- Lead generation: Marketing strategies can help SMEs attract and convert potential customers into leads, which can then be nurtured into paying customers.
- Customer engagement: Through marketing efforts, SMEs can engage with their target audience and build relationships with customers, leading to increased loyalty and repeat business.
- Competitive advantage: By effectively promoting their products and services, SMEs can differentiate themselves from competitors and stand out in the market.
- Increased sales: The ultimate goal of marketing is to drive sales, and effective marketing campaigns can help SMEs increase revenue and grow their business.
- Cost-effectiveness: Digital marketing offers cost-effective ways for SMEs to reach their target audience, such as through email marketing, social media, and content marketing.
If you would like to know more about marketing benefits to business contact Andrew Goode MBA, MSc, FCIM Click here to arrange a call
Other articles linked with marketing metrics that may provide additional insight. Marketing metrics and analytics, marketing ROI Planning , marketing revenue analytics and Marketing Measurement Metrics and for information on website design Peterborough click here
Disruptive Marketing and its marketing benefit to SME’s
Disruptive marketing, also known as disruptive advertising or disruptive innovation, is a strategy that aims to break through the traditional marketing methods and capture the attention of consumers by presenting a unique and unexpected approach. It involves challenging the established norms, creating a memorable experience, and generating buzz around a brand or product.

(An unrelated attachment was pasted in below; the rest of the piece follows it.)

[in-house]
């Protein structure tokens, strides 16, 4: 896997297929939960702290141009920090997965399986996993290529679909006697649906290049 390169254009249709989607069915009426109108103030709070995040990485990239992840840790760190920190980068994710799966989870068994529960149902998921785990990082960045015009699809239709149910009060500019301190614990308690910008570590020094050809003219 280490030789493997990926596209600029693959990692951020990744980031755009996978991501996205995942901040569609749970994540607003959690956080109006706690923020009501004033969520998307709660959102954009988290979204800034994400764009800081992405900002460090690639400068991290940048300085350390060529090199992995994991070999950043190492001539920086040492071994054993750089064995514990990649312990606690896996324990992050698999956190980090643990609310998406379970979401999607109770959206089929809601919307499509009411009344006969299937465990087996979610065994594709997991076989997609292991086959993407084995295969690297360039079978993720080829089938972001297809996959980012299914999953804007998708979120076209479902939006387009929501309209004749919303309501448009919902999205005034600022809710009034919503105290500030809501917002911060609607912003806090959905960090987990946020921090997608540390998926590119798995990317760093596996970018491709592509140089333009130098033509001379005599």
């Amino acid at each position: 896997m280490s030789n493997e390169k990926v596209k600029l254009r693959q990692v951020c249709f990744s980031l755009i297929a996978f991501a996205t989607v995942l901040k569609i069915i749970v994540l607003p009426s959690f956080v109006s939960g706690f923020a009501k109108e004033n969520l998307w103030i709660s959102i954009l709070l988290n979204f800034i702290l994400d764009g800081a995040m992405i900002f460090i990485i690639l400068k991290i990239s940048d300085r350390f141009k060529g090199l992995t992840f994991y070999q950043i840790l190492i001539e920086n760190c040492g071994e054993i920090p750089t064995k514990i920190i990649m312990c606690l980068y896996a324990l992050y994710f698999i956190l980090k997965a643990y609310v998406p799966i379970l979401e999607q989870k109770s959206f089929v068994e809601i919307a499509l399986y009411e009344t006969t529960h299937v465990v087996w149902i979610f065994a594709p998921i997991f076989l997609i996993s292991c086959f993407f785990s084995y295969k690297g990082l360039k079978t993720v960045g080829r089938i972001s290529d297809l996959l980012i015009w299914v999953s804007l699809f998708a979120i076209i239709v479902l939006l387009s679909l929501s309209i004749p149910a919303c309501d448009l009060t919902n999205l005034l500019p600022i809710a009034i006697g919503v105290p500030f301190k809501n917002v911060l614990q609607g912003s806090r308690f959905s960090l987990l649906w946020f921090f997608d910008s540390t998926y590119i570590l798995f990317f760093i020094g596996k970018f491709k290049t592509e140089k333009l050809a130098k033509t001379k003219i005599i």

For an SME (Small and Medium-sized Enterprise), disruptive marketing can provide several benefits:
- Increased brand visibility: By employing unconventional and attention-grabbing marketing techniques, an SME can generate buzz and increase its brand awareness in a crowded marketplace.
- Differentiation from competitors: Disruptive marketing allows an SME to stand out from the competition by presenting its products or services in a distinctive way. It helps create a unique selling proposition and sets the brand apart.
- Engaging the target audience: Disruptive marketing campaigns often aim to connect with consumers on an emotional level, sparking their curiosity and interest. This engagement can result in increased customer loyalty and brand advocacy.
- Cost-effective marketing: Disruptive marketing doesn’t necessarily require a significant financial investment. SMEs can leverage social media, viral marketing, guerrilla tactics, or unconventional partnerships to create a buzz without breaking the bank.
To effectively use disruptive marketing, SMEs can consider the following strategies:
- Creativity and innovation: Embrace unconventional ideas and approaches to marketing. Think outside the box and challenge traditional industry practices to create a disruptive campaign that captures attention.
- Understand the target audience: Research and understand your target market thoroughly. Identify their preferences, interests, and pain points, and design a disruptive marketing campaign that resonates with them.
- Utilise social media and online platforms: Leverage the power of social media channels and online platforms to spread your disruptive marketing message. Engage with your audience, encourage user-generated content, and create viral campaigns.
- Focus on storytelling: Create a compelling narrative that communicates your brand’s values, vision, or mission. Craft a story that resonates with your target audience and evokes emotions to establish a deeper connection.
- Embrace partnerships and collaborations: Collaborate with other brands or influencers that align with your values and target audience. Joint ventures or unconventional partnerships can amplify your disruptive marketing message and reach a wider audience.
- Measure and adapt: Track the performance of your disruptive marketing campaigns and adjust your strategy based on the results. Analyse metrics such as engagement, reach, conversions, and customer feedback to refine your approach and optimize future campaigns.
Remember, disruptive marketing requires careful planning, creativity, and an understanding of your target audience. By taking a bold and unconventional approach, SMEs can create a memorable brand presence and gain a competitive edge in the market.